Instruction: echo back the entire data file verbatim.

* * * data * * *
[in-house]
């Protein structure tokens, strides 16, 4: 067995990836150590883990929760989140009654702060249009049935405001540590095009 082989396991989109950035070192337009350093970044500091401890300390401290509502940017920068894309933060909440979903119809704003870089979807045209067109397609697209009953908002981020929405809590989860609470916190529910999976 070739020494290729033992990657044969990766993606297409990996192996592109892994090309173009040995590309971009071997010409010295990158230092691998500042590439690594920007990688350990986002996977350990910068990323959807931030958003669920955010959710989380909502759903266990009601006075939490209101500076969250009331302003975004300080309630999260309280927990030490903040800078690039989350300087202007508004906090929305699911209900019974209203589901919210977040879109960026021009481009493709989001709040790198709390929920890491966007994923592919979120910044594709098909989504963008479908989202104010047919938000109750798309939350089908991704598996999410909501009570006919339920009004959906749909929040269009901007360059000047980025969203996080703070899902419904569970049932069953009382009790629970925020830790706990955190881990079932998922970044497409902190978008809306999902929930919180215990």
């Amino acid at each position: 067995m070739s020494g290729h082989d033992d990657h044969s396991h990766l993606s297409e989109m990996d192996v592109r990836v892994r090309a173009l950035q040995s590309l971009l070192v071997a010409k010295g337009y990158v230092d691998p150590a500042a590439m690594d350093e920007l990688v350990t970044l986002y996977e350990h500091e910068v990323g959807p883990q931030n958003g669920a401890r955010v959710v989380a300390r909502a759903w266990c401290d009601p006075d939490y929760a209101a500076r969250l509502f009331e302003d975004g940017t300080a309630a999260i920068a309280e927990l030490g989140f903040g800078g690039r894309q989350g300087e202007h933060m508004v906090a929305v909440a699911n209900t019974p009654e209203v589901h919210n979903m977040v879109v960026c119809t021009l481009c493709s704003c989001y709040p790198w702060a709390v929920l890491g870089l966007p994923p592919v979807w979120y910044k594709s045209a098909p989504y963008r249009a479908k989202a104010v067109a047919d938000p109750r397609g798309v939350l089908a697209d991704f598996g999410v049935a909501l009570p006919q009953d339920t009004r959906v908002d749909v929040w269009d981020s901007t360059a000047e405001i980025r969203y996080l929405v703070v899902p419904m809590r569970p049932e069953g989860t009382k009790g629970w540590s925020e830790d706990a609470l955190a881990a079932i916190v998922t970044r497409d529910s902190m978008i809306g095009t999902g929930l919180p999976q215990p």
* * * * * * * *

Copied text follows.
[in-house]
């Protein structure tokens, strides 16, 4: 067995990836150590883990929760989140009654702060249009049935405001540590095009 082989396991989109950035070192337009350093970044500091401890300390401290509502940017920068894309933060909440979903119809704003870089979807045209067109397609697209009953908002981020929405809590989860609470916190529910999976 070739020494290729033992990657044969990766993606297409990996192996592109892994090309173009040995590309971009071997010409010295990158230092691998500042590439690594920007990688350990986002996977350990910068990323959807931030958003669920955010959710989380909502759903266990009601006075939490209101500076969250009331302003975004300080309630999260309280927990030490903040800078690039989350300087202007508004906090929305699911209900019974209203589901919210977040879109960026021009481009493709989001709040790198709390929920890491966007994923592919979120910044594709098909989504963008479908989202104010047919938000109750798309939350089908991704598996999410909501009570006919339920009004959906749909929040269009901007360059000047980025969203996080703070899902419904569970049932069953009382009790629970925020830790706990955190881990079932998922970044497409902190978008809306999902929930919180215990």
């Amino acid at each position: 067995m070739s020494g290729h082989d033992d990657h044969s396991h990766l993606s297409e989109m990996d192996v592109r990836v892994r090309a173009l950035q040995s590309l971009l070192v071997a010409k010295g337009y990158v230092d691998p150590a500042a590439m690594d350093e920007l990688v350990t970044l986002y996977e350990h500091e910068v990323g959807p883990q931030n958003g669920a401890r955010v959710v989380a300390r909502a759903w266990c401290d009601p006075d939490y929760a209101a500076r969250l509502f009331e302003d975004g940017t300080a309630a999260i920068a309280e927990l030490g989140f903040g800078g690039r894309q989350g300087e202007h933060m508004v906090a929305v909440a699911n209900t019974p009654e209203v589901h919210n979903m977040v879109v960026c119809t021009l481009c493709s704003c989001y709040p790198w702060a709390v929920l890491g870089l966007p994923p592919v979807w979120y910044k594709s045209a098909p989504y963008r249009a479908k989202a104010v067109a047919d938000p109750r397609g798309v939350l089908a697209d991704f598996g999410v049935a909501l009570p006919q009953d339920t009004r959906v908002d749909v929040w269009d981020s901007t360059a000047e405001i980025r969203y996080l929405v703070v899902p419904m809590r569970p049932e069953g989860t009382k009790g629970w540590s925020e830790d706990a609470l955190a881990a079932i916190v998922t970044r497409d529910s902190m978008i809306g095009t999902g929930l919180p999976q215990p």